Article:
Updated: Nov 27, 2020
Here we are at Post 101 which I am writing on Thanksgiving, a day of gratitude. It's been a life changing nine months since I began writing this blog. So much has changed, but here we are at Thanksgiving, another milestone day of the year, a day about gratitude. I try to express gratitude frequently and to be mindful about what we have. I have been feeling sad about this Thanksgiving, both because we cannot do our usual giant get together but also because Thanksgiving was the beginning of the end of my mom's life. Just a few days after Thanksgiving, which she was able to celebrate with the family last year, mom began a pretty precipitous and heart wrenching drop in the quality of her life which ultimately led to her death.
This morning, like every other morning, I entered our special Zoom minyan. During the service Rabbi H. reflected on doing not doing the tachanun (prayer asking for forgiveness) on Thanksgiving because it is a happy day, a day of thanks. Before we recited the mourner's kaddish at the end of the service, one of the regular Zoom room members, a young woman of true and heartfelt faith, expressed her gratitude about this day so eloquently that I was startled out of feeling down about the day. Through this young woman's eyes, I was graced to have a glimpse into genuine gratitude.
This young woman, a recent immigrant to this country, left her life as a judge in her native country and came to the United States to begin again. She left behind a comfortable life and came to this country not knowing what awaited her in this here but she had faith that she was making the right decision. She is slowly beginning that life anew here. One day, a few years ago, she happened upon a synagogue as she took a walk and she discovered the KI community, where she was welcomed and found a home. In the years since, she has found community, prayer and a home for her spiritual needs.
I meet this young woman each morning in our special Zoom minyan. I witness her great kavannah (intention) when she prays, which is a gift that Zoom offers, as I am able see to her on the Zoom screen as she prays. When she spoke this morning, as it is customary for us to do at the end of each shacharit service, she spoke so earnestly about gratitude as it relates to her family and the KI community. I knew that as she spoke that I was witnessing something special. Her words about experiencing gratitude each day were said from the heart, which helped to bring the words of the Modim (gratitude) prayer, which we recite each day, to life and helped to put this Thanksgiving holiday in perspective.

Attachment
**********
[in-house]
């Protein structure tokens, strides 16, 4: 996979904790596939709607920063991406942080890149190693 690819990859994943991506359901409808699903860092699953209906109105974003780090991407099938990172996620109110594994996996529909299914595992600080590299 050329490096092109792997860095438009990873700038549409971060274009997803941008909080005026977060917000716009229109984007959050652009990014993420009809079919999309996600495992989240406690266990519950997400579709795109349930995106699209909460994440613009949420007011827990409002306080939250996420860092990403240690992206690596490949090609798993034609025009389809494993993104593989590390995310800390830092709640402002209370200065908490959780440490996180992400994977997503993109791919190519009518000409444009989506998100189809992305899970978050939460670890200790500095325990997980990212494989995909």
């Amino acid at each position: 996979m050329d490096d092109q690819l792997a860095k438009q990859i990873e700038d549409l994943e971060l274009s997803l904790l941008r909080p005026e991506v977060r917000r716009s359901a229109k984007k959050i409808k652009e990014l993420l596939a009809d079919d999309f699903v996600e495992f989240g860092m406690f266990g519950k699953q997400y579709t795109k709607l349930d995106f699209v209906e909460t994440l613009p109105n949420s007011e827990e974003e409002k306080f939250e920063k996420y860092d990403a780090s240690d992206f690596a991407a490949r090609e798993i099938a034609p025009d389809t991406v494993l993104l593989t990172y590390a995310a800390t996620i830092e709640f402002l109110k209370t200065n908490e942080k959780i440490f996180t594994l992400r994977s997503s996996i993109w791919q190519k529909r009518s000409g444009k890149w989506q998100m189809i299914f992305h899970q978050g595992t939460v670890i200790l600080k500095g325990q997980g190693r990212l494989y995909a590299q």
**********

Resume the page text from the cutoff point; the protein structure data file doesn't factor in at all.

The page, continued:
I was ready to write a post about what I am personally grateful for, but instead I want this post to be about people in your lives who make a difference and show you the way to gratitude. I've always been intrigued by the role that some people have in torah in their ability to further the narrative of the forefathers and foremothers. Something they do or something they say or maybe just where they are at a given moment, helps to change the trajectory of the story. Thank you, dear friend from the KI minyan, for your ability to open the eyes of those around you to what gratitude can be. I try in my own small way to show gratitude, but you live the idea more authentically. More than that, you have taught those of us lucky enough to sit with you at the morning minyan, how gratitude translates into our daily lives. I will keep your words close to me through this day of gratitude and thanks.
With gratitude to God for all that I have, for my family, for safety, for my friends and community. May you and your families be healthy. May our gratitude combine with our actions to heal this country, both physically and spiritually in the days to come.
The Modim Prayer Translated (from My Jewish Learning)
We give thanks to You that you are the Lord our God, and God of our ancestors forever and ever, Rock of our lives and Shield of our salvation from generation to generation.
We give thanks to you and recount your praises, for our lives that are entrusted in your hand, and for our souls that are in your safekeeping, and for your miracles that are with us every day, and for your wonders and good deeds that are with us at all times: evening, morning, and midday.
Good One, your mercies never fail us, Compassionate One, your loving kindness never ceases.
We always hope in you.